The 12th floor of the building that houses the administrative offices of the president of São Paulo State University (Unesp), in downtown São Paulo, is the site of a very busy place: a meeting room that overlooks 9 de Julho Avenue and that is equipped with video cameras and two large wall-mounted flat screen TVs, against the backdrop of a huge Unesp logo. Here, deans and office staff have to compete for time slots in which to hold videoconferences with participants scattered across the 24 cities that are home to Unesp institutes and academic units. The physical distance separating virtual meeting attendees can reach 805 kilometers – the case of both the Ilha Solteira campus, on the border with Mato Grosso do Sul, and the Guaratinguetá campus, in the Paraíba Valley. “The videoconference system was expensive when it was set up some years ago, but it’s had an impact at this university, which was born decentralized,” remarks Marilza Vieira Cunha Rudge, vice-president of Unesp.
Coordinators of graduate programs from a certain field appear on the TV sets one day while managers of academic units are seen discussing administrative matters the next. “The possibility of meeting at a distance not only cuts costs and breaks down barriers. It also allows us to share experiences and has helped in shaping Unesp’s identity,” says Rudge, professor at the School of Medicine on the Botucatu campus. She points out that it took time for Unesp – which turned 40 on January 30, 2016 – to build this identity. Until a few years ago, students and faculty did not yet see themselves as part of the university but would instead say they belonged to one of the isolated institutes or schools of arts and sciences distributed across cities like Jaboticabal, Araraquara, Franca, and Assis, each with its own academic history and culture. These units were brought together in 1976 thanks to a law sponsored by then governor Paulo Egydio Martins. “Today, everybody says they’re with Unesp,” the vice-president reports.
Formed from a consortium of regional institutions, Unesp blazed a unique trail to become one of Brazil’s leading research universities. But it still held onto its position as rural São Paulo’s paradigm of knowledge production and public higher education, with 37,000 students enrolled in 134 undergraduate courses and a faculty of 3,880. “If we draw a circle with a radius of 100 kilometers around each of these 24 cities, we’ll see that we cover almost the whole map of the state of São Paulo,” says Julio Cezar Durigan, Unesp president. “If the University of São Paulo (USP) was created to be a great university and the University of Campinas (Unicamp), to be a modern university, Unesp had a different proposal: to be the university of the entire state of São Paulo. This raises several logistical issues, but our interaction with all of these regions adds a richness that knows no price.”
Accounting for 8% of Brazil’s scientific production, Unesp published an average of 2,927 scientific papers per year from 2011 to 2015, according to Web of Science data. This level represents a tripling of scholarly publications compared to the 2001-2005 period (see infographics on pages 32 and 33). From 2007 to 2014, the number of papers published in collaboration with foreign authors doubled. The institution also excels in researcher training. In 2014, its 141 graduate programs granted 1,970 master’s degrees and 999 doctorates, a figure surpassed in Brazil only by USP. The quality of Unesp programs is on the rise. The latest triennial assessment by the Brazilian Federal Agency for the Support and Evaluation of Graduate Education (Capes), released in 2014, assigned more than half of Unesp programs its highest scores – 5, 6, and 7 – for the first time ever.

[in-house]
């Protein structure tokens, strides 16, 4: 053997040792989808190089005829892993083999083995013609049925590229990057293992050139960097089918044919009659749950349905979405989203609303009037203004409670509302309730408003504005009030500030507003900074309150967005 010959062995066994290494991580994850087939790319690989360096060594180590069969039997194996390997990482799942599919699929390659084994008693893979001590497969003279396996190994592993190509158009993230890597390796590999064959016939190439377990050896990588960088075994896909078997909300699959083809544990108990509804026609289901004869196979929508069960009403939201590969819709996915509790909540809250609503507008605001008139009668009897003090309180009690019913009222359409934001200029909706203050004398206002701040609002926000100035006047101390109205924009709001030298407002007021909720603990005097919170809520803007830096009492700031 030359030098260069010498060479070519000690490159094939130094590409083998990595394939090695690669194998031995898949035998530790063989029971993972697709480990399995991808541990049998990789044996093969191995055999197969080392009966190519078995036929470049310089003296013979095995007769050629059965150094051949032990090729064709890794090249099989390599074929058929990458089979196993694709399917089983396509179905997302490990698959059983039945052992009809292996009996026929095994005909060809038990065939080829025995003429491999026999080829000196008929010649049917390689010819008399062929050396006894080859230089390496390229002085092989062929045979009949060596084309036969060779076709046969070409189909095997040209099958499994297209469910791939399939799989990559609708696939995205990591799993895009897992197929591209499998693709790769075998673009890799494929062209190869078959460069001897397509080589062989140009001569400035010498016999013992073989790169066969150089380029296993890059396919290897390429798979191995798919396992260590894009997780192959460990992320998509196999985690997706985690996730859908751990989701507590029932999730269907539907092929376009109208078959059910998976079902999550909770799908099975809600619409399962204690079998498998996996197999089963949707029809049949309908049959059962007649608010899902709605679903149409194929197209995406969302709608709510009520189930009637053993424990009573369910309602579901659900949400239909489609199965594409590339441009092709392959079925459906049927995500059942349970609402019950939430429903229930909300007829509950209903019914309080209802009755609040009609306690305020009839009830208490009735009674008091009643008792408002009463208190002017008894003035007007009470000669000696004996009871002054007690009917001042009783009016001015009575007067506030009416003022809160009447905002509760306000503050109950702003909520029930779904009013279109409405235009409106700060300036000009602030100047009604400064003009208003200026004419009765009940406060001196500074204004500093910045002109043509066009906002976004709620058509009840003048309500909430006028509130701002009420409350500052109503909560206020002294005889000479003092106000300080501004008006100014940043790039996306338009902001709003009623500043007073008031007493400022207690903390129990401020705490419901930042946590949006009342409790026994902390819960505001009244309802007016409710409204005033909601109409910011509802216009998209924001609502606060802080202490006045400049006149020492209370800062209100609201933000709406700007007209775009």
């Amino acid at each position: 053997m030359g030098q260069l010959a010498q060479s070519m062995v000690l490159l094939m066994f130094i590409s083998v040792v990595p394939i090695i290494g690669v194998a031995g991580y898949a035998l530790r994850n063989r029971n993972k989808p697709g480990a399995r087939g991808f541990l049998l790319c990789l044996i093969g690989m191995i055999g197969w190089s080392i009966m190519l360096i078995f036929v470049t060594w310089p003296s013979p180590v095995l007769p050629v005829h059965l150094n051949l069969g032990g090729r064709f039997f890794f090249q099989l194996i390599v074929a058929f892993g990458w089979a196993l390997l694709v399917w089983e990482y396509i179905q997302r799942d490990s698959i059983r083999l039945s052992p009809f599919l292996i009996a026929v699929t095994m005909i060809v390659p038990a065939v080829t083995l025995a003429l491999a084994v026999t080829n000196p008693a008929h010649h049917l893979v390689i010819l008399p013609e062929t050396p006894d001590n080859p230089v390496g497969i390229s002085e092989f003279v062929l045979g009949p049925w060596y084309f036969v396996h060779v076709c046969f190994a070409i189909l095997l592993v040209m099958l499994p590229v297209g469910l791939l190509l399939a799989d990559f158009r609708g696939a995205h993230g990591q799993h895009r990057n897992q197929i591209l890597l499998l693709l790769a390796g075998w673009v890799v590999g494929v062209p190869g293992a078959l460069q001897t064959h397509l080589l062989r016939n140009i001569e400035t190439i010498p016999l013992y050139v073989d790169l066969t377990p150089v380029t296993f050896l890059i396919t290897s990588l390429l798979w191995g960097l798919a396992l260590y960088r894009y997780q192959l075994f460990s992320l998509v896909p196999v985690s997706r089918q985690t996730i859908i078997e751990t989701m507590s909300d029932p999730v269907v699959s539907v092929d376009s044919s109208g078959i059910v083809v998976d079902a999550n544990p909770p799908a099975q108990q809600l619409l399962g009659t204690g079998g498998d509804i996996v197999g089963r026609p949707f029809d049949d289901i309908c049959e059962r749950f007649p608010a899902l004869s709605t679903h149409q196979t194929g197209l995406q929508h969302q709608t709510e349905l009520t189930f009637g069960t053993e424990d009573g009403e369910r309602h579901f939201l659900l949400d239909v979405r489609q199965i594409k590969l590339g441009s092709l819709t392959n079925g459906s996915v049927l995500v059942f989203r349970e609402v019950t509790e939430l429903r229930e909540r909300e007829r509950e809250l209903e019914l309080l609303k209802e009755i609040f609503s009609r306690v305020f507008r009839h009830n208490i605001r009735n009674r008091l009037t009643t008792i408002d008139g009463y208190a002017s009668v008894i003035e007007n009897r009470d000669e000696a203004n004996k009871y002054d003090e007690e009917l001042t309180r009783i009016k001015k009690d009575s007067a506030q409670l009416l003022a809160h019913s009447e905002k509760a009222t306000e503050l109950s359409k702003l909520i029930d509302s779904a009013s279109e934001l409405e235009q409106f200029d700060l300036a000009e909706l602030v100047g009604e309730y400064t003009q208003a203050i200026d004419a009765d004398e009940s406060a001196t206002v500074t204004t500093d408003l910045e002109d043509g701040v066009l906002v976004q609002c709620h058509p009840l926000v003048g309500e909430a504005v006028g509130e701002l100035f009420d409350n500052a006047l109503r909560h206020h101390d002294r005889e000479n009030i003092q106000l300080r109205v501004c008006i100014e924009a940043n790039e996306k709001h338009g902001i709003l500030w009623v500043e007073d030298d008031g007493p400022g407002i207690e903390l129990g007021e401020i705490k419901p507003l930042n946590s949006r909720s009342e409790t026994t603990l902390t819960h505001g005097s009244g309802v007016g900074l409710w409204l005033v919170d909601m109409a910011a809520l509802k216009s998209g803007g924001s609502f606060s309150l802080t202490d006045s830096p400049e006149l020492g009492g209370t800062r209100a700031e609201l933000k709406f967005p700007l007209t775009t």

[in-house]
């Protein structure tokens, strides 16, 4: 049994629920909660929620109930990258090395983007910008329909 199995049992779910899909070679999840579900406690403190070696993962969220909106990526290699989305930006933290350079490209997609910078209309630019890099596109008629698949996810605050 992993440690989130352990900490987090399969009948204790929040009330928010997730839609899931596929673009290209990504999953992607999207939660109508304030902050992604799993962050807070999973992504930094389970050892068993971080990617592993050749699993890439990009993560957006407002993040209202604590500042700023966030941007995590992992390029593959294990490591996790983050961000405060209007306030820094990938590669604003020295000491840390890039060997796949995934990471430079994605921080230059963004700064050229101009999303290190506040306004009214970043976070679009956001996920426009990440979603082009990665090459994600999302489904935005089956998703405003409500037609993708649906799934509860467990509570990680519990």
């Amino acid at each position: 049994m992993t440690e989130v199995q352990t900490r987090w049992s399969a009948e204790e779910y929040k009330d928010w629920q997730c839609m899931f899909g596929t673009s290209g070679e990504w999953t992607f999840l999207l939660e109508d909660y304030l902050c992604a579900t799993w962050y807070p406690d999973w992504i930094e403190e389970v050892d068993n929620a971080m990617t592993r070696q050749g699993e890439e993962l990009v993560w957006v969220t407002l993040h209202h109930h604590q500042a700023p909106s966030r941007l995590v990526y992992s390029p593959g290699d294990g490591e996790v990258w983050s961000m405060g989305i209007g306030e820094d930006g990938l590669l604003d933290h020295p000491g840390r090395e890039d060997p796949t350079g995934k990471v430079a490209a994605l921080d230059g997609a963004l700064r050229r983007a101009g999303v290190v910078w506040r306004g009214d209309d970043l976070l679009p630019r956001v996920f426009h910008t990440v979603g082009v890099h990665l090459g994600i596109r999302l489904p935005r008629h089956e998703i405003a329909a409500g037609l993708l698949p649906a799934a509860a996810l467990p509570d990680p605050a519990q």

The dean of research at Unesp, Maria José Soares Mendes Giannini, emphasizes that some units are especially well known for their scientific production, but all have contributed to enhancing Unesp’s academic performance. “The institutes of Chemistry, in Araraquara; Theoretical Physics, in São Paulo; and Biosciences, in both Botucatu and Rio Claro, stand among the units producing the most internationalized research,” she says. The latest edition of the Webometrics Ranking of World Universities identified the most cited Brazilian scientists according to Google Scholar Citations (GSC), Google’s academic indexer. A number of Unesp researchers figure at the top of the list, like Sérgio Novaes and Nathan Berkovits, of the Institute for Theoretical Physics (IFT); José Arana Varela, professor at the Araraquara Chemistry Institute and vice-director of the Functional Materials Development Center (CDMF), one of the FAPESP-supported Research, Innovation and Dissemination Centers (RIDC); and Célio Haddad and Mauro Galetti of the Rio Claro Biosciences Institute.
Several of the 14 campuses that were conjoined in 1976 had already achieved renown in research and teaching – Araraquara, for example, in the areas of pharmacy, dentistry, and chemistry; Botucatu in medicine; and Jaboticabal in the agricultural sciences. Over the years, Unesp came to encompass another 10 cities by opening units in municipalities such as São Vicente and Tupã and incorporating institutions like the University of Bauru (UB), which offers courses in the sciences, engineering, arts and communication, and the Institute for Theoretical Physics, located in the state capital of São Paulo, in the mid-1980s. “The IFT was an internationally respected research institution that began suffering from the lack of federal funding,” recalls Jorge Nagle, Unesp president from 1984 to 1988. “With around 15 physicists, its scientific production surpassed that of all Unesp physicists. Incorporation was very important for both IFT and Unesp,” he says.